October 18, 2007
MONTPELIER, Vt.--The “gold” may become a little tarnished on those golden retirement years for many Vermonters, who could find themselves short on cash and long on expenses. By 2030, nearly one-fourth of Vermont’s population will be age 65 and older; and national savings statistics indicate most won’t have saved enough money to meet their retirement needs.
State officials today called attention to the need to save for retirement. Governor Jim Douglas signed a proclamation officially designating October 21-27 as “Save for Retirement Week” in Vermont. The U.S. Congress also has designated that week as a national period for Americans to consider whether they are financially prepared for retirement.
“The U.S. personal savings rate is now at a negative one percent,” said Governor Douglas. “Studies indicate that most elderly Americans rely on Social Security as their major source of retirement income. In this state, the annual benefit paid to a Vermont worker is less than $12,000. These numbers give us cause for concern. While our administration works every day to make Vermont a more affordable place to live and work, I hope that Vermonters will use this week to consider whether they are prepared to meet their future financial needs.”
Inflation, the rising cost of healthcare, and longer life spans are combining to place a greater financial burden on all retired Vermonters.
“It’s estimated that you will need at least 70 percent of today’s income in retirement to maintain the same standard of living enjoyed prior to retiring,” said State Treasurer Jeb Spaulding. “Among those Americans who are saving, a 2007 workforce survey indicated 41 percent of workers age 55 and older had saved less than $50,000. If you consider that the average American spends 18 years in retirement, it becomes apparent that many people are going to run out of money.”
One result of the lack of personal savings will be people delaying retirement and working longer. Research conducted by the AARP showed that 80 percent of people born during the Baby Boom expect to continue working in some form past the age of 65.
“There is a concern among our members about how they will be able to afford to retire,” said AARP Vermont Acting State Director Jennifer Wallace-Brodeur. “Our surveys show that two out of three people 50 and over view retirement as a time to begin a new chapter, start new activities, and set new goals. The more financially prepared individuals are for this phase of life, the more flexibility they’ll have to pursue new activities rather than being locked into a particular job or career.”
To help Vermonters plan for retirement, the Treasurer’s Office and the State Department of Banking, Insurance, Securities and Health Care Administration (BISHCA) recently posted several new on-line resources. Two new retirement planning pages for individuals and for business managers are available by going to the Treasurer’s Office new financial literacy site at www.MoneyEd.Vermont.gov. The pages provide information on types of retirement plans, direction on how to start a savings program, and how to calculate future income needs. The Treasurer’s Office also will send a free retirement planning workbook to those who request it through the web site or by calling the office at 1-800-642-3191.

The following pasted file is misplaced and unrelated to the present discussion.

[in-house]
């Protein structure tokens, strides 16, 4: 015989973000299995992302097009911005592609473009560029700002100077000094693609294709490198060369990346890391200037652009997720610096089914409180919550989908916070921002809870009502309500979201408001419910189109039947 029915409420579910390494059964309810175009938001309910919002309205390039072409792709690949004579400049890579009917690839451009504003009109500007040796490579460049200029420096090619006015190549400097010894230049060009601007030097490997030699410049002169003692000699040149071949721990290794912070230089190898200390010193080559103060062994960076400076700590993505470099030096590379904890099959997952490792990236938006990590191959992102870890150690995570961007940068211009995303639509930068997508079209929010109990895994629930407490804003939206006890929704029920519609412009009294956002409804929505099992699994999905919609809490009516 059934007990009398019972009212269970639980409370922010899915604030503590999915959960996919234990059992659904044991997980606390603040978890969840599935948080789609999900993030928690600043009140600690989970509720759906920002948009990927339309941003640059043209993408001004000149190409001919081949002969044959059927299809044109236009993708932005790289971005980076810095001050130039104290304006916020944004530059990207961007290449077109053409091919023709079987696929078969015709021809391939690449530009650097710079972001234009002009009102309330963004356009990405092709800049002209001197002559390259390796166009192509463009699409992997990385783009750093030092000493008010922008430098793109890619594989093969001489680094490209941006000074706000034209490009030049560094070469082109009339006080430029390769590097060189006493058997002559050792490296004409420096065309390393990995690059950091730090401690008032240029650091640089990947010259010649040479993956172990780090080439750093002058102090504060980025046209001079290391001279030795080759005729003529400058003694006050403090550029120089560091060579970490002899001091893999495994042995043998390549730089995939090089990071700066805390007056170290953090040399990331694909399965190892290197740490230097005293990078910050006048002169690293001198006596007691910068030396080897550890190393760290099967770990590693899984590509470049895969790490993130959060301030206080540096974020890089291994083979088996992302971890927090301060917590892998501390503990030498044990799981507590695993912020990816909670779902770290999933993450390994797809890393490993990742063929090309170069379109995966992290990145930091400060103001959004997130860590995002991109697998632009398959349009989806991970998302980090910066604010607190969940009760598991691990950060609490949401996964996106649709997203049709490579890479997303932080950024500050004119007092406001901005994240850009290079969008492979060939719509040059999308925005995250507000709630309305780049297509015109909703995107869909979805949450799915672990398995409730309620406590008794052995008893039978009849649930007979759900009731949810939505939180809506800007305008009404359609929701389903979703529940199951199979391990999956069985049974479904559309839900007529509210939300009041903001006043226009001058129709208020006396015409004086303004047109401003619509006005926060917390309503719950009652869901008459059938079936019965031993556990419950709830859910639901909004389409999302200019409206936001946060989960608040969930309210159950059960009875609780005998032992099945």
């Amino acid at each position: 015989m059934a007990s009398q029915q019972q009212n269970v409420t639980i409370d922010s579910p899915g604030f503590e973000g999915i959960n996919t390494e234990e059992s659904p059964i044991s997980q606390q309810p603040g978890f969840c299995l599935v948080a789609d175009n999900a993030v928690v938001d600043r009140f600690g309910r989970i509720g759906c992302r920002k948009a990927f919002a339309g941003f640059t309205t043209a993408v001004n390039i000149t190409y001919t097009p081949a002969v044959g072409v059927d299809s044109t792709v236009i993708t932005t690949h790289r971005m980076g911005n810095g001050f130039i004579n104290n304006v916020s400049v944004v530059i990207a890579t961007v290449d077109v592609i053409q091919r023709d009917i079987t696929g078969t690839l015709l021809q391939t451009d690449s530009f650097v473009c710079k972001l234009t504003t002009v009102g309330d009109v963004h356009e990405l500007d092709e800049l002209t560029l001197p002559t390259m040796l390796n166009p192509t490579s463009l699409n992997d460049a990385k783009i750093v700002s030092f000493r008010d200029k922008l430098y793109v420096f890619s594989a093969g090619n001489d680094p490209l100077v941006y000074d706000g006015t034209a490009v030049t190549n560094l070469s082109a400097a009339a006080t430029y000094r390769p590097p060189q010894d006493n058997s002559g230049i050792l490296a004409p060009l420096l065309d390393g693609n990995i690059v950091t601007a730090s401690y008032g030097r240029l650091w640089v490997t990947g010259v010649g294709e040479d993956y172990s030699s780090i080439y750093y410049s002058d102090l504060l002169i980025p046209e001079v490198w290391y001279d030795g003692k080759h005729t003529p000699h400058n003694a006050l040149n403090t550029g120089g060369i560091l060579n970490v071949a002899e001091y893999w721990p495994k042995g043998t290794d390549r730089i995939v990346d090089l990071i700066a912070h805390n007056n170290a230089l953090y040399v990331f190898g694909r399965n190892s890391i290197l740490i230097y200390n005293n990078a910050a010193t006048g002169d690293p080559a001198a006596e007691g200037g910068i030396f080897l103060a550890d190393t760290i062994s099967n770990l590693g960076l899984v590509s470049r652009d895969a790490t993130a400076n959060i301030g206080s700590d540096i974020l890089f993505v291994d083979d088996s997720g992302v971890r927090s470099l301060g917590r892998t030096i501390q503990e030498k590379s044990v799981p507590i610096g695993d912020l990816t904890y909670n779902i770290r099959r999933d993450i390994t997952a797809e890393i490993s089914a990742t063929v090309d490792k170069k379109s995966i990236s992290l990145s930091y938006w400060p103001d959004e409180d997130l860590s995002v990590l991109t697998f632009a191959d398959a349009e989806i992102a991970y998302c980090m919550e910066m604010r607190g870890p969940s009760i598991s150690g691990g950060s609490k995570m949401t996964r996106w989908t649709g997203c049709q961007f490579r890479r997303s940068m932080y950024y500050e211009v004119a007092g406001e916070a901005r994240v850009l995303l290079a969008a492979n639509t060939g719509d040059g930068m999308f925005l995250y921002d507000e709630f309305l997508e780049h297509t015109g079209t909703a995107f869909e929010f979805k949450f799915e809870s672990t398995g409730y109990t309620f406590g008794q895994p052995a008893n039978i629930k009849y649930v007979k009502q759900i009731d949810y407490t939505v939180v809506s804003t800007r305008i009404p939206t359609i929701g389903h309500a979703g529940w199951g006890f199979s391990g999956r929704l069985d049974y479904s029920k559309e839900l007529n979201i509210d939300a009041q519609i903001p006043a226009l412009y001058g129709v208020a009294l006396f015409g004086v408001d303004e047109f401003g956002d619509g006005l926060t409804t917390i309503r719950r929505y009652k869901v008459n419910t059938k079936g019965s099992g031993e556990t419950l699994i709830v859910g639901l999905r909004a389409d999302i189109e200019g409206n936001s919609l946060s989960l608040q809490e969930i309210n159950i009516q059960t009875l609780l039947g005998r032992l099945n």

A new on-line database developed by BISHCA allows people to search for a registered investment professional in their local area. The database includes more than 1,200 Vermont-domiciled businesses and professionals registered with the State as Broker-Dealer-Agents and Investment Advisor Representatives. It is accessible through the MoneyEd web site or through the Securities Division section of the BISHCA web site by going to www.bishca.info.
“We hope that this on-line resource will encourage people to seek out the information they need to put in place a retirement savings plan that works best for them,” explained BISHCA Commissioner Paulette Thabault. “Vermonters also can call BISHCA to check on the disciplinary history of any brokerage firm or sales representative by calling our toll free number at 1-877-555-3907.”
The good news is that when people begin to consistently save for retirement, their savings can grow quicker than they think thanks to compound interest. Interest is the money a bank or financial institution pays to someone for the use of his or her deposited money, such as in a savings account. Compound interest is earning interest payments on the interest. If someone commits to save $4,000 on a yearly basis on an investment that earns 7 percent interest, after five years the investment would total more than $23,000 dollars. After 15 years of savings and accrued interest, the person would have more than $100,000.
As part of “Save for Retirement Week” the State Treasurer’s Office is sponsoring two retirement savings information booths. The booths are scheduled for 11 a.m.-1:30 p.m. October 23 on the State House lawn in Montpelier, and during the same hours on October 25 at the State office complex cafeteria in Waterbury. People are invited to stop by to receive free retirement planning information and enjoy refreshments.
Source: Office of the State Treasurer
Last Updated at: October 18, 2007 11:37:56